Why blame democracy? | By Riaz Missen


Why blame democracy?

RECENTLY, a well-known intellectual has trampled on democracy insisting that the system should be wrapped up and whoever takes its name should not only be shot dead but also the price of the bullet should also be recovered from his heirs.

Those who hold such views should either be sent to the land of Hejaz at government expense, as in the old days, or they should be forced to quarantine, for such views are against the public interest.

But the level of tolerance in our society is that much high. Such people will be tolerated by giving the benefit of intellectual fallacy, which is quite common in view of our objective circumstances.

Those who belong to the generation that reached the age of maturity in the nineties felt the heat of jihad in Afghanistan at that time and Lahore and Larkana were face to face. One party would come to power and the other would pour water on its foundations.

Through constitutional tactics and protests, the opponent’s breath would be suffocated and the country would be pushed towards early elections. This vicious cycle ended only when General Musharraf took over the reins of power.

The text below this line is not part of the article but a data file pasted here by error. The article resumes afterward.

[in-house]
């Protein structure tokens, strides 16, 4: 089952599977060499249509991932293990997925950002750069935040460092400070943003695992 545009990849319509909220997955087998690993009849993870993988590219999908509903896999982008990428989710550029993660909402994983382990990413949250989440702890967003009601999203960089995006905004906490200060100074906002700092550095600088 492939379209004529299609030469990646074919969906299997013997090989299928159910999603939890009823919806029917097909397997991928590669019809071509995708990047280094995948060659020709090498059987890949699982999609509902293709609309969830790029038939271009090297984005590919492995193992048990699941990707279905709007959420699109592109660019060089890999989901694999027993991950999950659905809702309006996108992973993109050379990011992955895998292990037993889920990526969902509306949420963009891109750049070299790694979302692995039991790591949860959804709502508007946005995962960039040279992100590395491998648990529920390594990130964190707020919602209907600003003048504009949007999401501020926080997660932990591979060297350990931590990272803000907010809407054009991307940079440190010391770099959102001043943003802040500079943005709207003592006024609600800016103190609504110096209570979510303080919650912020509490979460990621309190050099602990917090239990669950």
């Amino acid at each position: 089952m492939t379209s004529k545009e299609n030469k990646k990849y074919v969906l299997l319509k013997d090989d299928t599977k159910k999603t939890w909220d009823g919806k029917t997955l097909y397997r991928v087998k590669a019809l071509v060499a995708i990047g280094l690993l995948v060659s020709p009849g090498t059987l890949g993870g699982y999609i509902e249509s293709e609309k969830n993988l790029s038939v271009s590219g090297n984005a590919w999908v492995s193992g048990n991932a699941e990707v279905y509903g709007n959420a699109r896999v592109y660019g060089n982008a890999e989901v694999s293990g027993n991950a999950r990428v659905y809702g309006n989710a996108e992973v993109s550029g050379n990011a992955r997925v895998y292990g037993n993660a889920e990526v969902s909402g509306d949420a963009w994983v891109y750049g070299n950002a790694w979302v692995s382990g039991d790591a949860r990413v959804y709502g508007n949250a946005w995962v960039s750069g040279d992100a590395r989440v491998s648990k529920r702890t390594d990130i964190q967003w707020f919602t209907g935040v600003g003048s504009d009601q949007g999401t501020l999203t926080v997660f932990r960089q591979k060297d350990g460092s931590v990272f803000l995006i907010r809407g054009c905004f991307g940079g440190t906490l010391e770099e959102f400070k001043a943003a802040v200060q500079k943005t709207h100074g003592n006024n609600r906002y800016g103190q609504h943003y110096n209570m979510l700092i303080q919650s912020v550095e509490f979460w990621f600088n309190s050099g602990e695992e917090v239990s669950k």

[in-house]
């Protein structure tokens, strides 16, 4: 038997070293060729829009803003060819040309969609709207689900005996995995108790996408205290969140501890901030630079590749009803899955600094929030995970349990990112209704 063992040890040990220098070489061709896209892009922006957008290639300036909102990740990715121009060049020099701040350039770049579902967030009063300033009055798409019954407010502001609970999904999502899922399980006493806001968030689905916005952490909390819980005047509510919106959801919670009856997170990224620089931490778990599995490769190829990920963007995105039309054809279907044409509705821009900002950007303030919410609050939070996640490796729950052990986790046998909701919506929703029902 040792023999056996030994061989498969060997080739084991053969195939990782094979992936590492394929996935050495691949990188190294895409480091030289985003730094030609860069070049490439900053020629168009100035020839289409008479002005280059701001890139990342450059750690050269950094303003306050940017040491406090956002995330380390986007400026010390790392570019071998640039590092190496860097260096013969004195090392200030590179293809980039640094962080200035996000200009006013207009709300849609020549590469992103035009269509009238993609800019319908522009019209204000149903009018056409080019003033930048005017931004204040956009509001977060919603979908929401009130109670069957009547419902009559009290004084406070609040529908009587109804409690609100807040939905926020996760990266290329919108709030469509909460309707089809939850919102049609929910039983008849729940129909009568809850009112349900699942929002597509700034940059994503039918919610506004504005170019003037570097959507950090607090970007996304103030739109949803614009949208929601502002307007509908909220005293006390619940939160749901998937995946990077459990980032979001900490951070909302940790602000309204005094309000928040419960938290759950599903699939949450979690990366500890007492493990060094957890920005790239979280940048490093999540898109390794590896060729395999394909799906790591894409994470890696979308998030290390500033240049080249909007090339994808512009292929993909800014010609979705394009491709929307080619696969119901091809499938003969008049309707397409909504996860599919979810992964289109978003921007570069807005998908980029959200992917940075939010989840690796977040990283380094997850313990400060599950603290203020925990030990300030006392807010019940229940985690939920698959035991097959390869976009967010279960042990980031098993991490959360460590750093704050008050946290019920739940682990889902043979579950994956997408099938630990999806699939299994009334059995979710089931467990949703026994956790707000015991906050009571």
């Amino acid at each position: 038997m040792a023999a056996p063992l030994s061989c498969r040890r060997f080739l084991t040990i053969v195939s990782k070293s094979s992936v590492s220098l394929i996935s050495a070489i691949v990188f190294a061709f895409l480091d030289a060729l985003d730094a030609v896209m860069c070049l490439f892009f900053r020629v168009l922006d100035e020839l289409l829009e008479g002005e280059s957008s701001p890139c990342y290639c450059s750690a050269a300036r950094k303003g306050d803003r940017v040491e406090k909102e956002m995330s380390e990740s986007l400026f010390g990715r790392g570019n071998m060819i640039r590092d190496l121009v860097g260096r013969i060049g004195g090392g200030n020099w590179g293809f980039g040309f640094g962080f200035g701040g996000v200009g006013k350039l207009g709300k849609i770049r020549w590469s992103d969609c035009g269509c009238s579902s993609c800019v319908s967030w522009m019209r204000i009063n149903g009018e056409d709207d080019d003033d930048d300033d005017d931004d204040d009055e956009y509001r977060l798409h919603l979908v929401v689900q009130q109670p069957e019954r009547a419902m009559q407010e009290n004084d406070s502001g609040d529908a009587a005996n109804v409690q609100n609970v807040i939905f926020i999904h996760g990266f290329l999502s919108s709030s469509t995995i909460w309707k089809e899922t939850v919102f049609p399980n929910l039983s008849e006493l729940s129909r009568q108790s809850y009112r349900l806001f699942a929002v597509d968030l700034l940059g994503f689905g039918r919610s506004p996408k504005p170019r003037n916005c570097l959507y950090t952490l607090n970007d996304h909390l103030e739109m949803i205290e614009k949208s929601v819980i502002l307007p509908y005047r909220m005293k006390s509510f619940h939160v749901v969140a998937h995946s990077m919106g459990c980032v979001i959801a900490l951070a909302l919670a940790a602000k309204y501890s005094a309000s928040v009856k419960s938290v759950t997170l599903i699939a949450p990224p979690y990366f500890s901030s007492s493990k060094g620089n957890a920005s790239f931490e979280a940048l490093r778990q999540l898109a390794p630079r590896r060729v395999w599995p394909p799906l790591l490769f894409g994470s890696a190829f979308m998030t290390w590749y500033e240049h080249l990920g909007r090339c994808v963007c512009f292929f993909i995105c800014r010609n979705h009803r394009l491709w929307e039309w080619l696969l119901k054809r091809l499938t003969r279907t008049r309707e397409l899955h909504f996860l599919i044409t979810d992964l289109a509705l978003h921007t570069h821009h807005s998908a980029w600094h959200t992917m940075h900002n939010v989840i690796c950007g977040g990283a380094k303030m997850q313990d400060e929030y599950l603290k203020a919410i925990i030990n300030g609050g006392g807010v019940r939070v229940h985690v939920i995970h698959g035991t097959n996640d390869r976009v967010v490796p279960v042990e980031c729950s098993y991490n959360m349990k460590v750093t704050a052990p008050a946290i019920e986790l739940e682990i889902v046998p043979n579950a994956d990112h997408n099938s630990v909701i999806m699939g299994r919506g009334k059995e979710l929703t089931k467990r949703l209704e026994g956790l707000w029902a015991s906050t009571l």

The Charter of Democracy provided an opportunity for reform, but instead of passing the fruits of the democratic system to the grassroots level, the dynastic parties used it to serve their own ends.

Now if a part of the country’s intelligentsia has turned against democracy altogether, then it is not their fault at all. Blame it on the ignorance that afflicts us because of centuries of external domination and consequent slavery.

Seventy-five years of independence have also failed to dispel the darkness for the reason that the very concept of freedom has been tarnished. The pro-imperialist elite are not allowing patriotism to enter the realm of passion.

Ideological confusions have been created in such a way that it has become difficult to differentiate between right and wrong. The question of the failure of democracy should not have arisen in a country which came into being through a democratically run independence movement.

Democracy is not a scripture coming down from heaven. It is a man-made system that determines the peaceful transfer of power.

Democracy provides a system of decision-making and accountability so that the rulers stay on the right path remembering that they represent the people not the vested interests. In order to reap the benefits of democracy, its three pre-requisites are worth mentioning.

First, the source of sovereignty is the people. Second, all citizens are equal regardless of color, race or creed. Third, there will be no restrictions on regional trade. Go through the constitution and analyze the foreign policy, we have gone somewhere else in the name of democracy.

A state’s sole objective is to preserve human dignity in its confines through promoting freedom and dispensing justice among its citizens.